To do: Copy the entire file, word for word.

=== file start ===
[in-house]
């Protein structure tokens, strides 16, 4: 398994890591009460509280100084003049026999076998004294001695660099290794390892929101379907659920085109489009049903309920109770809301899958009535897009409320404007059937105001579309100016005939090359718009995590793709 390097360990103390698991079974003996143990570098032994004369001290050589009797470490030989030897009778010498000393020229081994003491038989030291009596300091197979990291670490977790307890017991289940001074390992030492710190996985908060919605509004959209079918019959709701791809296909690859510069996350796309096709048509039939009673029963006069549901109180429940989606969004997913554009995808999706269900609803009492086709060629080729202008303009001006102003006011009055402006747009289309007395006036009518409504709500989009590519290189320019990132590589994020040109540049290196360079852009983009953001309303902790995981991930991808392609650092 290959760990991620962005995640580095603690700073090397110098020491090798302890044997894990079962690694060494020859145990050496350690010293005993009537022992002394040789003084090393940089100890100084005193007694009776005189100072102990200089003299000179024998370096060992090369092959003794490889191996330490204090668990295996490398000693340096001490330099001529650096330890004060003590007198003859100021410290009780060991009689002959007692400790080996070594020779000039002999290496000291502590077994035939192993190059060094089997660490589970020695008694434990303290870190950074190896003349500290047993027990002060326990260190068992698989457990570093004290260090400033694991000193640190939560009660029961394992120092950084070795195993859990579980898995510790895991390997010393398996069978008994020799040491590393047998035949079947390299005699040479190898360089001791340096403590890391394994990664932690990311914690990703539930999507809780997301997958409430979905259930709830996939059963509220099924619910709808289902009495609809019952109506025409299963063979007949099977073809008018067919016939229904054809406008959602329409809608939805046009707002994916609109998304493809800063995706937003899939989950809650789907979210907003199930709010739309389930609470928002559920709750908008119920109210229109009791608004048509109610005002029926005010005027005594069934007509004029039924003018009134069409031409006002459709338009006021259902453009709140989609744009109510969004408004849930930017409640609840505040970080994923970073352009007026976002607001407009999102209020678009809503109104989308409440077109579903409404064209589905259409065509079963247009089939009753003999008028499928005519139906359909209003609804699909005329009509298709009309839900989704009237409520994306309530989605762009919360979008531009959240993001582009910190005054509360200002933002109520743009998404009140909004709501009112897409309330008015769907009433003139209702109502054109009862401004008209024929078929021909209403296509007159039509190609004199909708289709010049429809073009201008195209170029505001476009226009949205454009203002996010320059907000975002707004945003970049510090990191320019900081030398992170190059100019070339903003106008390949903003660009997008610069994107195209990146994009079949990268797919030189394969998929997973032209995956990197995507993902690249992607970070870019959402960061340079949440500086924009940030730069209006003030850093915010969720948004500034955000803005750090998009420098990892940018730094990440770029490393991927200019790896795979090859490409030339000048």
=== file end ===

[in-house]
């Protein structure tokens, strides 16, 4: 398994890591009460509280100084003049026999076998004294001695660099290794390892929101379907659920085109489009049903309920109770809301899958009535897009409320404007059937105001579309100016005939090359718009995590793709 390097360990103390698991079974003996143990570098032994004369001290050589009797470490030989030897009778010498000393020229081994003491038989030291009596300091197979990291670490977790307890017991289940001074390992030492710190996985908060919605509004959209079918019959709701791809296909690859510069996350796309096709048509039939009673029963006069549901109180429940989606969004997913554009995808999706269900609803009492086709060629080729202008303009001006102003006011009055402006747009289309007395006036009518409504709500989009590519290189320019990132590589994020040109540049290196360079852009983009953001309303902790995981991930991808392609650092 290959760990991620962005995640580095603690700073090397110098020491090798302890044997894990079962690694060494020859145990050496350690010293005993009537022992002394040789003084090393940089100890100084005193007694009776005189100072102990200089003299000179024998370096060992090369092959003794490889191996330490204090668990295996490398000693340096001490330099001529650096330890004060003590007198003859100021410290009780060991009689002959007692400790080996070594020779000039002999290496000291502590077994035939192993190059060094089997660490589970020695008694434990303290870190950074190896003349500290047993027990002060326990260190068992698989457990570093004290260090400033694991000193640190939560009660029961394992120092950084070795195993859990579980898995510790895991390997010393398996069978008994020799040491590393047998035949079947390299005699040479190898360089001791340096403590890391394994990664932690990311914690990703539930999507809780997301997958409430979905259930709830996939059963509220099924619910709808289902009495609809019952109506025409299963063979007949099977073809008018067919016939229904054809406008959602329409809608939805046009707002994916609109998304493809800063995706937003899939989950809650789907979210907003199930709010739309389930609470928002559920709750908008119920109210229109009791608004048509109610005002029926005010005027005594069934007509004029039924003018009134069409031409006002459709338009006021259902453009709140989609744009109510969004408004849930930017409640609840505040970080994923970073352009007026976002607001407009999102209020678009809503109104989308409440077109579903409404064209589905259409065509079963247009089939009753003999008028499928005519139906359909209003609804699909005329009509298709009309839900989704009237409520994306309530989605762009919360979008531009959240993001582009910190005054509360200002933002109520743009998404009140909004709501009112897409309330008015769907009433003139209702109502054109009862401004008209024929078929021909209403296509007159039509190609004199909708289709010049429809073009201008195209170029505001476009226009949205454009203002996010320059907000975002707004945003970049510090990191320019900081030398992170190059100019070339903003106008390949903003660009997008610069994107195209990146994009079949990268797919030189394969998929997973032209995956990197995507993902690249992607970070870019959402960061340079949440500086924009940030730069209006003030850093915010969720948004500034955000803005750090998009420098990892940018730094990440770029490393991927200019790896795979090859490409030339000048």